Giants, Head Coach Tom Coughlin Agree To 1-Year Contract Extension
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EAST RUTHERFORD, N.J. (CBSNewYork/AP) — With an eye on returning to the playoffs, New York Giants coach Tom Coughlin will be going into the season with a little more job security.
The Giants confirmed Friday that they gave the 67-year-old Coughlin a one-year extension, putting him under contract through the 2015 season. The agreement had been expected since the franchise has a history of not allowing its head coach go into a season as a lame duck.
“The Giants have always done that,” Coughlin told reporters at the NFL scouting combine in Indianapolis.
“That was always indicated to me. I didn’t pay a whole lot of attention to it to be honest with you. We’ve had a lot of work going on in our business and our building, as you know. So I had great confidence that it would happen, and it did.”
Coughlin said that his agent and the Giants never talked about getting a longer contract, which is not surprising. The Giants have missed the playoffs the past two seasons and three of four.
However, his Super Bowl titles in 2008 and ’12 earned him at least another season.
Coughlin and the Giants had wanted to get the deal done earlier, but it was delayed while Coughlin reshaped his offensive staff. Coordinator Kevin Gilbride retired after the Giants (7-9) missed the playoffs and two other longtime assistants, running backs coach Jerald Ingram and tight ends coach Mike Pope, were fired.
Coughlin also reassigned quarterbacks coach Sean Ryan and receivers coach Kevin M. Gilbride, with Ryan taking over the receivers and the younger Gilbride moving to tight ends.
Former Packers assistant Ben McAdoo was hired as the offensive coordinator.
Coughlin said making the changes was very difficult.
“You have coaches that have, in many cases, been with you a long, long time with Kevin (Gilbride) retiring and with Mike (Pope) and Jerald (Ingram) — they had been with me a long time,” Coughlin said. “I have great respect for them. It’s never easy. It’s very difficult thing for a head coach to do, whether it be a player, whether it be a coach, guys I have respect for.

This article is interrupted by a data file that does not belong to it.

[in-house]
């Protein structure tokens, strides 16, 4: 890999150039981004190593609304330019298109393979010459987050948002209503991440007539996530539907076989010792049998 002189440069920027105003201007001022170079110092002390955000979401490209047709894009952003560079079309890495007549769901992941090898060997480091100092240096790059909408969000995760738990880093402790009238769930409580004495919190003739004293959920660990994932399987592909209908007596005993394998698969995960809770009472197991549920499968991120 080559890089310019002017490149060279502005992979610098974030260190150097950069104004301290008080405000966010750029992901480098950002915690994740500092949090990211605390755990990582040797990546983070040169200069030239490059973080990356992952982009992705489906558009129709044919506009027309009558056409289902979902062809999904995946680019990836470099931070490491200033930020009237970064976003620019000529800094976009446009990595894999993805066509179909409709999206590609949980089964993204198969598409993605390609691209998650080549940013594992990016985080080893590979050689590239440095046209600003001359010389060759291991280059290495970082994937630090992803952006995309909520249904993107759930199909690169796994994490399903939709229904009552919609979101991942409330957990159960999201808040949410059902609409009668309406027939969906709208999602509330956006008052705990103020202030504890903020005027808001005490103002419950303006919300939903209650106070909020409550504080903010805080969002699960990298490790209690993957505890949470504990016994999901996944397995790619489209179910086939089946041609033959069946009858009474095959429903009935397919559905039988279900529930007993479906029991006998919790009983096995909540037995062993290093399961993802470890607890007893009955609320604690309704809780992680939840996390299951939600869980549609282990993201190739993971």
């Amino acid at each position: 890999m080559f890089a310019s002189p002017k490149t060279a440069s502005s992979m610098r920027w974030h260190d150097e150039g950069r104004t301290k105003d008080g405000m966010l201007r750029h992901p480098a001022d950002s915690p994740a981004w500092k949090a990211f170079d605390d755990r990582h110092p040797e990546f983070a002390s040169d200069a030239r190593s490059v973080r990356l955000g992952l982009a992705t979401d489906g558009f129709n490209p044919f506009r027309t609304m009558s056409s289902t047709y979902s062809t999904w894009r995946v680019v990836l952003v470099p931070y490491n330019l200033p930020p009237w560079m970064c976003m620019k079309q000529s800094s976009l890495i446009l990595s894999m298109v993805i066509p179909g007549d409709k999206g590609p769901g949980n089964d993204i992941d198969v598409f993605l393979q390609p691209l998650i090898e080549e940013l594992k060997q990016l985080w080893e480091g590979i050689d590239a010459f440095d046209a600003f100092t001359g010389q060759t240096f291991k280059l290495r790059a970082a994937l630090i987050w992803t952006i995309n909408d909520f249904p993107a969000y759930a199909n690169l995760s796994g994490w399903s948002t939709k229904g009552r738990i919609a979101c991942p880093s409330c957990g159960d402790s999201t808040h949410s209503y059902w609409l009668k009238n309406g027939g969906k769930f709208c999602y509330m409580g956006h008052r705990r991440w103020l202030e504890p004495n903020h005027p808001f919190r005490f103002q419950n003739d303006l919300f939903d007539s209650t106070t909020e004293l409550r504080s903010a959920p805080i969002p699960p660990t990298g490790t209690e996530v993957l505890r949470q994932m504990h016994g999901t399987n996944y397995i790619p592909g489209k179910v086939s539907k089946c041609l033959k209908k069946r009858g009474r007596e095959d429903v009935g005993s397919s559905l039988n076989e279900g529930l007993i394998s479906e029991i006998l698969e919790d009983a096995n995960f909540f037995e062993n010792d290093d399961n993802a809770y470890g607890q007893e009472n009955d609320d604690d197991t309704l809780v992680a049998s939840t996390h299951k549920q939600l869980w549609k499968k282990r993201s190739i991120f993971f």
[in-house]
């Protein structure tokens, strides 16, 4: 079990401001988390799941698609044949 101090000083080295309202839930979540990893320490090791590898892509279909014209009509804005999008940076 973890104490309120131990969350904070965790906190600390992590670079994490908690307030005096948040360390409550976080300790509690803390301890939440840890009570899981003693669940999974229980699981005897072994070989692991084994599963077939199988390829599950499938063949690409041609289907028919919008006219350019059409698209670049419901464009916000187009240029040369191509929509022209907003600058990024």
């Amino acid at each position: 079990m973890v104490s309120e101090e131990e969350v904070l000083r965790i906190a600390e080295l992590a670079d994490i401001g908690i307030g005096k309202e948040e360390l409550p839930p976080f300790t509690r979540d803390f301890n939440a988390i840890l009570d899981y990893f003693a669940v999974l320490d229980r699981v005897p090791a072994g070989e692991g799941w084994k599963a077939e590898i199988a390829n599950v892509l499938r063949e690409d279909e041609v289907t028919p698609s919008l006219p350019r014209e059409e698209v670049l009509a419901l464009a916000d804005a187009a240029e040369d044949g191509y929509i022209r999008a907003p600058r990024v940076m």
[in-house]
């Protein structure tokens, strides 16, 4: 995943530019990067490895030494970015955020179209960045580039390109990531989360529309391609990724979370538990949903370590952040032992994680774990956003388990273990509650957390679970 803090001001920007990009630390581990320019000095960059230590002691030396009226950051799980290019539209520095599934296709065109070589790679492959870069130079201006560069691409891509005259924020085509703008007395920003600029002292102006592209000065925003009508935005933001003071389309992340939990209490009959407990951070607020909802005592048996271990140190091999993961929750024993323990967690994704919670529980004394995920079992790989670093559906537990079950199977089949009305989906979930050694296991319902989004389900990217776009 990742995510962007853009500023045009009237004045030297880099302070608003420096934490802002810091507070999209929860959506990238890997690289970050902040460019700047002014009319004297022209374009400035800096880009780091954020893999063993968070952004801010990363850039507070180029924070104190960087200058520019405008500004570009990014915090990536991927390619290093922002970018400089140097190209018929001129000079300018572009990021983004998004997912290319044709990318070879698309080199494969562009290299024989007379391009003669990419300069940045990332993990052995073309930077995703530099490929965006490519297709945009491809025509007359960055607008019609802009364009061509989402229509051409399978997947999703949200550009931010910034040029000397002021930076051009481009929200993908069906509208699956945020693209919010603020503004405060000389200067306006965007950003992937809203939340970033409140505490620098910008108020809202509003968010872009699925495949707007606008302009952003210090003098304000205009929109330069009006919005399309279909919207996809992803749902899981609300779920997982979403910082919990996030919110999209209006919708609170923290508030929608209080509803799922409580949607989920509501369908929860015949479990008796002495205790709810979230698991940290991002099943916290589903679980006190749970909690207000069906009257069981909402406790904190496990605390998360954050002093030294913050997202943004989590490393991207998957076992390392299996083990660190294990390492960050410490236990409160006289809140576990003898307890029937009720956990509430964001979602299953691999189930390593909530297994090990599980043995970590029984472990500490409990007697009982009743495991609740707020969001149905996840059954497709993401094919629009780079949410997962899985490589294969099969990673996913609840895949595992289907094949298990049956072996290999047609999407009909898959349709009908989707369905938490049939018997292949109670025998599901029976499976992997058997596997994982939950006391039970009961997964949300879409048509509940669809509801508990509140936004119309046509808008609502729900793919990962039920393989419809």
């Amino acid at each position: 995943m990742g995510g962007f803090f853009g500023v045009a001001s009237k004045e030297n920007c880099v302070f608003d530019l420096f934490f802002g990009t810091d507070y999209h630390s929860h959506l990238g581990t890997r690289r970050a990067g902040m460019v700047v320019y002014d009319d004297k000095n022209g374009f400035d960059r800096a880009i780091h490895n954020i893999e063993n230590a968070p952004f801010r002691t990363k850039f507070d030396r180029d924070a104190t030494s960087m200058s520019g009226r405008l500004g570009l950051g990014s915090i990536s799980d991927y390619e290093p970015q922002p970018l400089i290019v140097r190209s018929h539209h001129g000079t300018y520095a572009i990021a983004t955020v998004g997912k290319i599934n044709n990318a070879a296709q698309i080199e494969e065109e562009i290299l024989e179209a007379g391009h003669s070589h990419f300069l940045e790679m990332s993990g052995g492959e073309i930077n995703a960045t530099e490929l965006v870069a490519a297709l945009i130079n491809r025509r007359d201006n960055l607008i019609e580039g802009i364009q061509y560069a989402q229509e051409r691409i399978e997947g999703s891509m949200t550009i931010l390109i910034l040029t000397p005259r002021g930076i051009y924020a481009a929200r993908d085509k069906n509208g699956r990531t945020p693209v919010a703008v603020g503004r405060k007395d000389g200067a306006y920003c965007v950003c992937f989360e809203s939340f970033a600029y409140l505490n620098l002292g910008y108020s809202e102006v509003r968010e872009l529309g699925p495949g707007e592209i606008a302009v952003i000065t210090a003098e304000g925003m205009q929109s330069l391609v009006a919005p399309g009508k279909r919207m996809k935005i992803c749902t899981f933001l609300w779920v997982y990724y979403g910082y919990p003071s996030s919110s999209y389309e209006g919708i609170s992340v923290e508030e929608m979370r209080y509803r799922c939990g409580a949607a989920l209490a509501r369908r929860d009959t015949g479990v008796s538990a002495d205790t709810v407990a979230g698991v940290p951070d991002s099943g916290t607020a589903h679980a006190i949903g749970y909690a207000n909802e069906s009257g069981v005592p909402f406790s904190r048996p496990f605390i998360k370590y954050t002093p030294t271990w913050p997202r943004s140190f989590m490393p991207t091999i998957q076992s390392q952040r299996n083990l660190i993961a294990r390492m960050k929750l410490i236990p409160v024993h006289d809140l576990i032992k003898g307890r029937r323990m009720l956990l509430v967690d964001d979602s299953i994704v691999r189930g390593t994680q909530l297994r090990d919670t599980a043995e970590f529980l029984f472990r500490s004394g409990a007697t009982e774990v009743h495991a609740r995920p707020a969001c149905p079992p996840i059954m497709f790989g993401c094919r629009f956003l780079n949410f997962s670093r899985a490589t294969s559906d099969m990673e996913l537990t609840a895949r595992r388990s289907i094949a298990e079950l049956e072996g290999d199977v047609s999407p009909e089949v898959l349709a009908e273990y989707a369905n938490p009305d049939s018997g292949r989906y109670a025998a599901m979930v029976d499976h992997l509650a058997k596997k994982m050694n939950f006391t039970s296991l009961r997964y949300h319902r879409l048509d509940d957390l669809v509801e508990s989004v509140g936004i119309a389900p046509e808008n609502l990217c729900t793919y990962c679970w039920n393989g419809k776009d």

“They were very, very good football coaches. I just felt like in those situations that I needed to make some other changes after Kevin retired in the best interest of our team. And in doing that, we’re back on track now trying to get ourselves ready for the spring.”
Coughlin said there will be some noticeable changes to the offense next season, but not everything will change.
“I think definitely we would maintain a commitment to the run, and that will be a factor no matter what,” he said. “And that’s been agreed upon by all. But as far as changes, they may be subtle; there may be some drastic ones.
“But the number one thing will be the players, the team, the opportunity to again get ourselves back on track the way we need to be, the ball security issues being first and foremost. The obvious questions being made about the offensive line, we’ll see where that goes. Who knows what that would have been like last year had a couple of our guys been able to stay on the field.”
The Giants’ offensive line was decimated by injuries last season. Center David Baas and guard Chris Snee missed much of the season and left tackle Will Beatty broke a leg in the final game.
Guard-center Kevin Boothe is a free agent, backup Jim Cordle will be coming off a knee injury and veteran David Diehl retired. That leaves only tackle Justin Pugh returning healthy after an excellent rookie season.
The problems up front had Eli Manning and the offense being described by owner John Mara as “broken” after the season.
“Did I agree that the offense was broken?” Coughlin said of the comment. “I certainly agree that some things have to be fixed, let’s put it that way. But I wouldn’t have used that word.”
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(TM and © Copyright 2014 CBS Radio Inc. and its relevant subsidiaries. CBS RADIO and EYE Logo TM and Copyright 2014 CBS Broadcasting Inc. Used under license. All Rights Reserved. This material may not be published, broadcast, rewritten, or redistributed. The Associated Press contributed to this report.)